Flying Fish and 12 Hours Shifts

July 17, 2010
Location: Mid-Atlantic
Lat/Lon: 40*10.6007'N / 46*35.4171'W
Air Temp: 24.80*C / 76.64*F
Wind Speed: 11.6 kts
Humidity: 88.1%
Water Temp: 24.74*C / 76.53*F
Salinity: 35.25 psu
Depth: 3969 m

My-oh-my the boat has been pitching today! It's better now but walking through interior, windowless hallways is an activity that's pretty low on my wish list.

We're heading north now and the ocean depths will be shallower. Frank commented that the path of the boat (see the link at the top) looks like an outline of the bottom of a sucker-fish - a really really expensive sucker-fish!

Starting today and for the next several days we are transitioning to a 2-watch schedule. The watches will be 1am - 1pm and 1pm - 1am. I start my first shift tomorrow morning at 1 am - youch! We'll do just fine!

Unfortunately even Betty's energy couldn't get the CDH long core winch up and running. It's unclear whether or not we'll be able to long coring again - but they're working on it! We'll be intensively gravity and multi-coring for the next few days as the sampling sites are geographically close together and the water is shallower so the trips down and up for the corers will be shorter.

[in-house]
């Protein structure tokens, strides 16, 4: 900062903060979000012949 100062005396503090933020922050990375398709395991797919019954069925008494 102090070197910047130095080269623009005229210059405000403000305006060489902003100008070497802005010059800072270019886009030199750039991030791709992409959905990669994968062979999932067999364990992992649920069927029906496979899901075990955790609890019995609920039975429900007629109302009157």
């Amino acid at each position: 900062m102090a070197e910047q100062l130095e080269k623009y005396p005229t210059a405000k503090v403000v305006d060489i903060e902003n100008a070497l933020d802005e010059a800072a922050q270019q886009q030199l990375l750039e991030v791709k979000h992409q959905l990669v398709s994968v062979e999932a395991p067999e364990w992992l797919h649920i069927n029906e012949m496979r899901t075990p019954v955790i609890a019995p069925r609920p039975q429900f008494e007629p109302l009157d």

Jim Broda and Kathryn Rose, pictured right, will be the Watch Leaders for the two shifts.

As we were getting ready for yoga-lates on the fly deck we started spotting flying fish! They are amazing to watch! The science and tech team members told me about their cruise near Barbados where a flying fish literally flew right into someone. He caught it and threw it back! Check out this video of flying fish!

And at last - we got to make cups! We decorated styrofoam cups and sent them down with the multicorer when it was plunging to depths near 5000m. This picture, to the right, was taken by Sarah before the cups went down. The top picture on today's blog shows the "after" (Note the hard hat for scale).

The deep ocean environment is quite hostile - prohibitive - for surface life. The pressure at 5000m depth is enormous - nearly 500 times the pressure at the surface. And it is very cold. I am always reminded of this when we are processing the muds that come up. The temperature of the deep ocean where we were sampling is about 2*C / 35.6*F.

As I mentioned before with the plankton tow, this cruise is not a marine biology expedition. However, we are inevitably passing through regions of life as we send cores down. Here is a clip from the the BBC series about the oceans (scroll down 3/4 of the page). My favorite narrator, David Attenborough talks you through the details of these amazing organisms.

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